صور الصفحة
PDF
النشر الإلكتروني

the damps and vapours of hell itself, and spread a cloud of diffidence, and an impenetrable crust of desperation upon my conscience; when health shall fly from me, and I shall lay hold upon riches to succour me, and comfort me in my sickness, and riches shall fly from me, and I shall snatch after favour, and good opinion, to comfort me in my poverty; when even this good opinion shall leave me, and calumnies and misinformations shall prevail against me; when I shall need peace, because there is none but thou, O Lord, that should stand for me, and then shall find, that all the wounds that I have, come from thy hand, all the arrows that stick in me, from thy quiver; when I shall see, that because I have given myself to my corrupt nature, thou hast changed thine; and because I am all evil towards thee, therefore thou hast given over being good towards me ; when it comes to this height, that the fever is not in the humours, but in the spirits, that mine enemy is not an imaginary enemy, fortune, nor a transitory enemy, malice in great persons, but a real, and an irresistible, and an inexorable, and an everlasting enemy, the Lord of hosts himself, the Almighty God himself, the Almighty God himself only knows the weight of this affliction, and except he put in that pondus gloriæ, that exceeding weight of an eternal glory, with his own hand, into the other scale, we are weighed down, we are swallowed up, irreparably, irrevocably, irrecoverably, irremediably.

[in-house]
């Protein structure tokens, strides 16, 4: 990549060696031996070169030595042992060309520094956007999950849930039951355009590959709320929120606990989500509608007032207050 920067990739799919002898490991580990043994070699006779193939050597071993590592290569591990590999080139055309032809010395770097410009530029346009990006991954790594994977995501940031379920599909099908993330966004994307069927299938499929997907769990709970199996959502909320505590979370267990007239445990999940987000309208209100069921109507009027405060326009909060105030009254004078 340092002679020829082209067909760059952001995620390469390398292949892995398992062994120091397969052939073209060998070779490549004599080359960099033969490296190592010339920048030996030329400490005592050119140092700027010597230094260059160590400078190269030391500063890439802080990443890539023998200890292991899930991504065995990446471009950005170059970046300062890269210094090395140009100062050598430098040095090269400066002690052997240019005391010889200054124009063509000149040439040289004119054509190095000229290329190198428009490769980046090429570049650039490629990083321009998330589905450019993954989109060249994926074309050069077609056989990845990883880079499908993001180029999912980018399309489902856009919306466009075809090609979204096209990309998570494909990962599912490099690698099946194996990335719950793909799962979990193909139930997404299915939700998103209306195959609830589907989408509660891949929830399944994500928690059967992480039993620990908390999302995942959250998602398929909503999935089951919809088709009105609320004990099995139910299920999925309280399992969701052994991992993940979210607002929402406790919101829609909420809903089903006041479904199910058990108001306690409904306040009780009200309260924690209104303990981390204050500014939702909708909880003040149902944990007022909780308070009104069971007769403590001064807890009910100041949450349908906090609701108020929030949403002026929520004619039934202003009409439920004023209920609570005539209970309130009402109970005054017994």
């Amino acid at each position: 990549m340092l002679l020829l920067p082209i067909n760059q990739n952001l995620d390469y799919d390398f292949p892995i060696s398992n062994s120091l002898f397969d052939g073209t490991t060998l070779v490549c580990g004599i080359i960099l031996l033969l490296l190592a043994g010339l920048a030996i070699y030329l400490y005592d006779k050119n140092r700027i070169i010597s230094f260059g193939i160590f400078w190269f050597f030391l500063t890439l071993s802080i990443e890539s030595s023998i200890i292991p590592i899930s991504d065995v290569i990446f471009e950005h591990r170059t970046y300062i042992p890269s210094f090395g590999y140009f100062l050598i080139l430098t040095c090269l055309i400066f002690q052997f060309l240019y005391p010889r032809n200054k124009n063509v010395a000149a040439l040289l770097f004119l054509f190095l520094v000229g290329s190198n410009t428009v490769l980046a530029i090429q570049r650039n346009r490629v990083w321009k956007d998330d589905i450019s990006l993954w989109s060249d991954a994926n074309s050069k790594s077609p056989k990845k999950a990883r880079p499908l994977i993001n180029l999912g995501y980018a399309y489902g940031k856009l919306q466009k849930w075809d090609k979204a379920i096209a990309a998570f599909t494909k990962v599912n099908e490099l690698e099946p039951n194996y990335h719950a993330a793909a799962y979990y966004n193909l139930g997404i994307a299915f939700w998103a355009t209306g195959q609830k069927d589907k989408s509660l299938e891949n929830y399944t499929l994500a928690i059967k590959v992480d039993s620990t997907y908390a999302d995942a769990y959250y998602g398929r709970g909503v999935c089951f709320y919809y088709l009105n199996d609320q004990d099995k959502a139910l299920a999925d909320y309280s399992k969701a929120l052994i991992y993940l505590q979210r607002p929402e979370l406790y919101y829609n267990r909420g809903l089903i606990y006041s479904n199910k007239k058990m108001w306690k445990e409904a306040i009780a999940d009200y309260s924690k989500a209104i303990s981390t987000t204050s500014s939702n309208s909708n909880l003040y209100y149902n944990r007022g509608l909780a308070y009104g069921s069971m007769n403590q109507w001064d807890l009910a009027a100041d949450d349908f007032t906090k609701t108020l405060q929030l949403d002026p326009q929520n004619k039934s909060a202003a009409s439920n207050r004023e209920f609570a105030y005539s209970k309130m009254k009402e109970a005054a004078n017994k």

This is the fearful depth, this is spiritual misery, to be thus fallen from God. But was this David's case? Was he fallen thus far, into a diffidence in God? No. But the danger, the precipice, the slippery sliding into that bottomless depth, is, to be excluded from the means of coming to God, or staying with God; and this is that that David laments here, that by being banished, and driven into the wilderness of Judah, he had not access to the sanctuary of the Lord, to sacrifice his part in the praise, and to receive his part in the prayers of the congregation ; for angels pass not to ends, but by ways and means, nor men to the glory of the triumphant church, but by participation of the communion of the militant. To this note David sets his harp, in many, many psalms: sometimes, that God had suffered his enemies to possess his tabernacle, (He forsook the tabernacle of Shiloh, he delivered his strength into captivity, and his glory into the enemies' hands“,) but most commonly he complains, that God disabled him from coming to the sanctuary. In which one thing he had summed up all his desires, all his prayers, (One thing hare I desired of the Lord, that I will look after ; that I may dwell in the house of the Lord, all the days of my life, to behold the beauty of the Lord, and to inquire in his temple") his vehement desire of this, he expresses again, My soul thirsteth for God, for the living God; when shall I come and appear before God's? He expresses a holy jealousy, a religious envy, even to the sparrows and swallows, yea, the sparrow hath found a house, and the swallow a nest for herself, and where she may lay her young, eren thine altars, O Lord of hosts, my King and my God. Thou art my King, and my God, and yet excludest me from that, which thou affordest to sparrows, And are not we of more value than many sparrows"?